Collins v. State

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151 Ga. App. 116 (1979)

258 S.E.2d 769



Court of Appeals of Georgia.

Submitted May 3, 1979.

Decided September 4, 1979.

W. B. Bradley, for appellant.

Joseph H. Briley, District Attorney, for appellee.

BANKE, Judge.

The defendant appeals an order revoking his probation, previously imposed in lieu of a penitentiary sentence for burglary. The revocation was predicated on two grounds, the first that he had failed "to abide by the rules at the Athens Diversion Center," and the second that he had been found in possession of marijuana. The defendant contends that the first ground lacked sufficient specificity and that the second ground was not adequately proved. Held:

1. The record in this case is somewhat confusing in that it is difficult to follow the procedure used to effect the revocation. We suggest the use of the Probation Operations Manual published by the Department of Offender Rehabilitation and the forms provided by that department for use in revocation proceedings. We have *117 found these comport with existing law and simplify the revocation procedure.

2. Due process requires that a defendant be given written notice of the claimed violation of his probation prior to the revocation hearing. Gagnon v. Scarpelli, 411 U.S. 778 (1972). The broad allegation that the defendant violated "the rules at the Athens Diversion Center," without any specification of which rules were violated, was insufficient to allow him to prepare an adequate defense to that charge. We thus hold that this allegation did not constitute a sufficient notice of a probation violation. However, in view of the result reached in Division 3 of this opinion, the deficiency was harmless.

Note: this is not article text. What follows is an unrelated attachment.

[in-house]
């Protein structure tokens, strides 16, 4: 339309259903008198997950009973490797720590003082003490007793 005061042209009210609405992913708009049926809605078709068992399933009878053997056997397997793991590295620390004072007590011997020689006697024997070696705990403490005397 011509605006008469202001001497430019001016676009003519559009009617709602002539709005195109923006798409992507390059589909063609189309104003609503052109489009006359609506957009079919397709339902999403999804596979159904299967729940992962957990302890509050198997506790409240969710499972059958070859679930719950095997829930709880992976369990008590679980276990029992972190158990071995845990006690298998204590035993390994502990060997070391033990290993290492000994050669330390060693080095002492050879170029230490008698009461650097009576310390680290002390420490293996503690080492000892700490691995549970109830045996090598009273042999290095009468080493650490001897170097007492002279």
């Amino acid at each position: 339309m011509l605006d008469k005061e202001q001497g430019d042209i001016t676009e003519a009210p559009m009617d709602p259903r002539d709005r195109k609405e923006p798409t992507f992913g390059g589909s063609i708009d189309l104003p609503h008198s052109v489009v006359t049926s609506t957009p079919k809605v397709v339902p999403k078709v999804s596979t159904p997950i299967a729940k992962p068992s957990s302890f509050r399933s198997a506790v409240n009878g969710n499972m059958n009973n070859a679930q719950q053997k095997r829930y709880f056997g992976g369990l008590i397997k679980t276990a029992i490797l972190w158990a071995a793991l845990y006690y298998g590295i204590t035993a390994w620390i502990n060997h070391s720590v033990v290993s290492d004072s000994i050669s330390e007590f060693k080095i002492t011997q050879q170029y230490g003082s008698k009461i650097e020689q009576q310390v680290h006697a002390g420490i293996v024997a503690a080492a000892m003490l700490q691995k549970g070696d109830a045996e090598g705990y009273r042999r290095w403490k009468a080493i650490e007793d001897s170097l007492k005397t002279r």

3. The defendant's claim that the marijuana possession charge was not proven is based on the state's failure to present expert testimony showing that the substance seized from him was in fact marijuana. However, there was testimony from a correctional officer familiar with the drug that the substance appeared to be marijuana, and the defendant himself admitted that it was marijuana. The standard of proof required for a probation revocation is less than that required for a conviction, and slight evidence will support a finding of a probation violation. Johnson v. State, 142 Ga. App. 124 (235 SE2d 550) (1977). The evidence in this case was adequate to authorize the revocation of the defendant's probation for possession of marijuana in violation of state law.

4. We have examined the remaining enumerations of error and have found them to be without merit.

Judgment affirmed. Underwood, J., concurs. McMurray, P. J., concurs in the judgment only.

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